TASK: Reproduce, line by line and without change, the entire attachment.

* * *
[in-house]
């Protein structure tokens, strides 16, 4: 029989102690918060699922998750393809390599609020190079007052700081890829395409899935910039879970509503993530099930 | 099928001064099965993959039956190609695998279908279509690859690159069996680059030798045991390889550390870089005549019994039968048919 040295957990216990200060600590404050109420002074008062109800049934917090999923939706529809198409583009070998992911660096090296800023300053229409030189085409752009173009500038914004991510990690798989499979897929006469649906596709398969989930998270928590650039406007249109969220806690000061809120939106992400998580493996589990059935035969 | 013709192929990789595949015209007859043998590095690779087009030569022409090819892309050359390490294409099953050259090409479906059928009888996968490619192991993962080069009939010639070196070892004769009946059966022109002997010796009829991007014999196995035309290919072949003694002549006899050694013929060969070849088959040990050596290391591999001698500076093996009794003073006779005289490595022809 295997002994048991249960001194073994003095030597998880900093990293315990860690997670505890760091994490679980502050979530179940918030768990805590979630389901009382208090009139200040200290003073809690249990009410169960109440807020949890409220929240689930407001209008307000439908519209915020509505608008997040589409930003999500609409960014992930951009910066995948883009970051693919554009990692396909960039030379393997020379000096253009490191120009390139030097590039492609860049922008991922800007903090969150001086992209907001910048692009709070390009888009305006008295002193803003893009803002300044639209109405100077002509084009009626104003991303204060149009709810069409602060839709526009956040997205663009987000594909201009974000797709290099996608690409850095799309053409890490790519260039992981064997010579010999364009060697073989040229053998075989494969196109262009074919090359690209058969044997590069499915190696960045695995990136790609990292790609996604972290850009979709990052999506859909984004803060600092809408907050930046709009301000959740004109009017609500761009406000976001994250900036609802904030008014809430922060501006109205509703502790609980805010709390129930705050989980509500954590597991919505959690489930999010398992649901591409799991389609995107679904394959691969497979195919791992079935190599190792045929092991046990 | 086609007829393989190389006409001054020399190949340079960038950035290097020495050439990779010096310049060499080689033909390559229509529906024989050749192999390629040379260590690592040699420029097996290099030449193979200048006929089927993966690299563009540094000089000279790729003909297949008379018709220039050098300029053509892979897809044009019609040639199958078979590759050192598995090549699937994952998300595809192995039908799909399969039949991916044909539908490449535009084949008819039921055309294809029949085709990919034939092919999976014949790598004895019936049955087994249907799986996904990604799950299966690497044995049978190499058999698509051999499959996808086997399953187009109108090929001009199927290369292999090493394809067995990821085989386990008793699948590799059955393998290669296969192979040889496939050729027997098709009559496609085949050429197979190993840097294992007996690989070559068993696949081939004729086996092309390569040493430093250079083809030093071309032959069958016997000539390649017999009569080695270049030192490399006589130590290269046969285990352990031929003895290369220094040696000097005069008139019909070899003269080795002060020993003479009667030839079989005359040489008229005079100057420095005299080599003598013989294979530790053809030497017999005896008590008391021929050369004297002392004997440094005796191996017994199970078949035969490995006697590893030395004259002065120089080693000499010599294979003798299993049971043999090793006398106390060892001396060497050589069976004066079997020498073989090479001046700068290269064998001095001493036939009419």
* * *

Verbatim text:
[in-house]
């Protein structure tokens, strides 16, 4: 029989102690918060699922998750393809390599609020190079007052700081890829395409899935910039879970509503993530099930 | 099928001064099965993959039956190609695998279908279509690859690159069996680059030798045991390889550390870089005549019994039968048919 040295957990216990200060600590404050109420002074008062109800049934917090999923939706529809198409583009070998992911660096090296800023300053229409030189085409752009173009500038914004991510990690798989499979897929006469649906596709398969989930998270928590650039406007249109969220806690000061809120939106992400998580493996589990059935035969 | 013709192929990789595949015209007859043998590095690779087009030569022409090819892309050359390490294409099953050259090409479906059928009888996968490619192991993962080069009939010639070196070892004769009946059966022109002997010796009829991007014999196995035309290919072949003694002549006899050694013929060969070849088959040990050596290391591999001698500076093996009794003073006779005289490595022809 295997002994048991249960001194073994003095030597998880900093990293315990860690997670505890760091994490679980502050979530179940918030768990805590979630389901009382208090009139200040200290003073809690249990009410169960109440807020949890409220929240689930407001209008307000439908519209915020509505608008997040589409930003999500609409960014992930951009910066995948883009970051693919554009990692396909960039030379393997020379000096253009490191120009390139030097590039492609860049922008991922800007903090969150001086992209907001910048692009709070390009888009305006008295002193803003893009803002300044639209109405100077002509084009009626104003991303204060149009709810069409602060839709526009956040997205663009987000594909201009974000797709290099996608690409850095799309053409890490790519260039992981064997010579010999364009060697073989040229053998075989494969196109262009074919090359690209058969044997590069499915190696960045695995990136790609990292790609996604972290850009979709990052999506859909984004803060600092809408907050930046709009301000959740004109009017609500761009406000976001994250900036609802904030008014809430922060501006109205509703502790609980805010709390129930705050989980509500954590597991919505959690489930999010398992649901591409799991389609995107679904394959691969497979195919791992079935190599190792045929092991046990 | 086609007829393989190389006409001054020399190949340079960038950035290097020495050439990779010096310049060499080689033909390559229509529906024989050749192999390629040379260590690592040699420029097996290099030449193979200048006929089927993966690299563009540094000089000279790729003909297949008379018709220039050098300029053509892979897809044009019609040639199958078979590759050192598995090549699937994952998300595809192995039908799909399969039949991916044909539908490449535009084949008819039921055309294809029949085709990919034939092919999976014949790598004895019936049955087994249907799986996904990604799950299966690497044995049978190499058999698509051999499959996808086997399953187009109108090929001009199927290369292999090493394809067995990821085989386990008793699948590799059955393998290669296969192979040889496939050729027997098709009559496609085949050429197979190993840097294992007996690989070559068993696949081939004729086996092309390569040493430093250079083809030093071309032959069958016997000539390649017999009569080695270049030192490399006589130590290269046969285990352990031929003895290369220094040696000097005069008139019909070899003269080795002060020993003479009667030839079989005359040489008229005079100057420095005299080599003598013989294979530790053809030497017999005896008590008391021929050369004297002392004997440094005796191996017994199970078949035969490995006697590893030395004259002065120089080693000499010599294979003798299993049971043999090793006398106390060892001396060497050589069976004066079997020498073989090479001046700068290269064998001095001493036939009419």